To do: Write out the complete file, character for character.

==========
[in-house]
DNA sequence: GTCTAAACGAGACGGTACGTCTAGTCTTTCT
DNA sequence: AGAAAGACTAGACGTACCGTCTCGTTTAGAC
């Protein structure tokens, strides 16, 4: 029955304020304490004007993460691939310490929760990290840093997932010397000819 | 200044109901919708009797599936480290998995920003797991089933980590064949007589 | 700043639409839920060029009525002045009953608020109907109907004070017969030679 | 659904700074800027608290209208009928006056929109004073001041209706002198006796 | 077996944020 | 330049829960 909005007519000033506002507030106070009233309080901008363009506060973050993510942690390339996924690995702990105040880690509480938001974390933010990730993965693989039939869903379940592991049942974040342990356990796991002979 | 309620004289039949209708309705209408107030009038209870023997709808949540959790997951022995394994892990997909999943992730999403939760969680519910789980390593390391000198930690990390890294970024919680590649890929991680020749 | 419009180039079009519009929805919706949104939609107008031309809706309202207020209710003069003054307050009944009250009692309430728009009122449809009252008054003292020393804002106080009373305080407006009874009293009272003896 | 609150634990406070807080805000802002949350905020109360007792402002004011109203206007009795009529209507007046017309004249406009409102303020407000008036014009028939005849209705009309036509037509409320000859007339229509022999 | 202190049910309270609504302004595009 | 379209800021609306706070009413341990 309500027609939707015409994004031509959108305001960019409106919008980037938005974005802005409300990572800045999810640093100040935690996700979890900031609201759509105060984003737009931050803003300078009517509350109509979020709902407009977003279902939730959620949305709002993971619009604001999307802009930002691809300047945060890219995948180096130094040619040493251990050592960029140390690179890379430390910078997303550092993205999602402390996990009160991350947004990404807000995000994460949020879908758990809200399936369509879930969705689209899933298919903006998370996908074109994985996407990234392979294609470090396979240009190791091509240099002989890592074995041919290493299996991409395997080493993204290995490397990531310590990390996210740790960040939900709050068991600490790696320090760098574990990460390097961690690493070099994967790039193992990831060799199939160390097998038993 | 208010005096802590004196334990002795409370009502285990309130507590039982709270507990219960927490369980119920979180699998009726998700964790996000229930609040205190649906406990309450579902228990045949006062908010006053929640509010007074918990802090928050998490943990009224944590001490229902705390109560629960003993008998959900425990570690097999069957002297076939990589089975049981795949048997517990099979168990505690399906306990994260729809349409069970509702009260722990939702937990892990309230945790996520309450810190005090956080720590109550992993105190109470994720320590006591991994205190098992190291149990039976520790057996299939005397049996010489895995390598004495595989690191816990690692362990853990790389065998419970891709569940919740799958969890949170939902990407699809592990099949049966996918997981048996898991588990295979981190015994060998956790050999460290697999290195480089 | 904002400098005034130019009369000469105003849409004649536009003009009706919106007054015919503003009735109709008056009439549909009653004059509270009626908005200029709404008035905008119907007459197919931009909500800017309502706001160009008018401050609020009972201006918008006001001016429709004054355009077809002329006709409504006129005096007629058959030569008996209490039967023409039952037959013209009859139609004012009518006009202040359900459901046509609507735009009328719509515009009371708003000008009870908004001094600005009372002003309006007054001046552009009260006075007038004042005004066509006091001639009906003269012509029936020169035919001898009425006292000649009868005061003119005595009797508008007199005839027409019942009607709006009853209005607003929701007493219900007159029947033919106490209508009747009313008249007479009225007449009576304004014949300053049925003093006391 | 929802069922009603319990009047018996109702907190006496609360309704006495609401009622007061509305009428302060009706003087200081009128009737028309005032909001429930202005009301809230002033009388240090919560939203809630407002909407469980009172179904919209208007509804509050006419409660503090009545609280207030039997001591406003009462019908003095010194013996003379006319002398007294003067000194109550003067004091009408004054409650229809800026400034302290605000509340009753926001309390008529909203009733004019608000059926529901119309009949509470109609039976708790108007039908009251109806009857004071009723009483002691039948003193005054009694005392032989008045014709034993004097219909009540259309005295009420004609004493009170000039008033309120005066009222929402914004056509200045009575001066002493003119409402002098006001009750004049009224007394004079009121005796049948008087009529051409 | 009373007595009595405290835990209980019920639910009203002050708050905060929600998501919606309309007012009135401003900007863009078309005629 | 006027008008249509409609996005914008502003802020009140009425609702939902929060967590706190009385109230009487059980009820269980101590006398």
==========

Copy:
[in-house]
DNA sequence: GTCTAAACGAGACGGTACGTCTAGTCTTTCT
DNA sequence: AGAAAGACTAGACGTACCGTCTCGTTTAGAC
């Protein structure tokens, strides 16, 4: 029955304020304490004007993460691939310490929760990290840093997932010397000819 | 200044109901919708009797599936480290998995920003797991089933980590064949007589 | 700043639409839920060029009525002045009953608020109907109907004070017969030679 | 659904700074800027608290209208009928006056929109004073001041209706002198006796 | 077996944020 | 330049829960 909005007519000033506002507030106070009233309080901008363009506060973050993510942690390339996924690995702990105040880690509480938001974390933010990730993965693989039939869903379940592991049942974040342990356990796991002979 | 309620004289039949209708309705209408107030009038209870023997709808949540959790997951022995394994892990997909999943992730999403939760969680519910789980390593390391000198930690990390890294970024919680590649890929991680020749 | 419009180039079009519009929805919706949104939609107008031309809706309202207020209710003069003054307050009944009250009692309430728009009122449809009252008054003292020393804002106080009373305080407006009874009293009272003896 | 609150634990406070807080805000802002949350905020109360007792402002004011109203206007009795009529209507007046017309004249406009409102303020407000008036014009028939005849209705009309036509037509409320000859007339229509022999 | 202190049910309270609504302004595009 | 379209800021609306706070009413341990 309500027609939707015409994004031509959108305001960019409106919008980037938005974005802005409300990572800045999810640093100040935690996700979890900031609201759509105060984003737009931050803003300078009517509350109509979020709902407009977003279902939730959620949305709002993971619009604001999307802009930002691809300047945060890219995948180096130094040619040493251990050592960029140390690179890379430390910078997303550092993205999602402390996990009160991350947004990404807000995000994460949020879908758990809200399936369509879930969705689209899933298919903006998370996908074109994985996407990234392979294609470090396979240009190791091509240099002989890592074995041919290493299996991409395997080493993204290995490397990531310590990390996210740790960040939900709050068991600490790696320090760098574990990460390097961690690493070099994967790039193992990831060799199939160390097998038993 | 208010005096802590004196334990002795409370009502285990309130507590039982709270507990219960927490369980119920979180699998009726998700964790996000229930609040205190649906406990309450579902228990045949006062908010006053929640509010007074918990802090928050998490943990009224944590001490229902705390109560629960003993008998959900425990570690097999069957002297076939990589089975049981795949048997517990099979168990505690399906306990994260729809349409069970509702009260722990939702937990892990309230945790996520309450810190005090956080720590109550992993105190109470994720320590006591991994205190098992190291149990039976520790057996299939005397049996010489895995390598004495595989690191816990690692362990853990790389065998419970891709569940919740799958969890949170939902990407699809592990099949049966996918997981048996898991588990295979981190015994060998956790050999460290697999290195480089 | 904002400098005034130019009369000469105003849409004649536009003009009706919106007054015919503003009735109709008056009439549909009653004059509270009626908005200029709404008035905008119907007459197919931009909500800017309502706001160009008018401050609020009972201006918008006001001016429709004054355009077809002329006709409504006129005096007629058959030569008996209490039967023409039952037959013209009859139609004012009518006009202040359900459901046509609507735009009328719509515009009371708003000008009870908004001094600005009372002003309006007054001046552009009260006075007038004042005004066509006091001639009906003269012509029936020169035919001898009425006292000649009868005061003119005595009797508008007199005839027409019942009607709006009853209005607003929701007493219900007159029947033919106490209508009747009313008249007479009225007449009576304004014949300053049925003093006391 | 929802069922009603319990009047018996109702907190006496609360309704006495609401009622007061509305009428302060009706003087200081009128009737028309005032909001429930202005009301809230002033009388240090919560939203809630407002909407469980009172179904919209208007509804509050006419409660503090009545609280207030039997001591406003009462019908003095010194013996003379006319002398007294003067000194109550003067004091009408004054409650229809800026400034302290605000509340009753926001309390008529909203009733004019608000059926529901119309009949509470109609039976708790108007039908009251109806009857004071009723009483002691039948003193005054009694005392032989008045014709034993004097219909009540259309005295009420004609004493009170000039008033309120005066009222929402914004056509200045009575001066002493003119409402002098006001009750004049009224007394004079009121005796049948008087009529051409 | 009373007595009595405290835990209980019920639910009203002050708050905060929600998501919606309309007012009135401003900007863009078309005629 | 006027008008249509409609996005914008502003802020009140009425609702939902929060967590706190009385109230009487059980009820269980101590006398």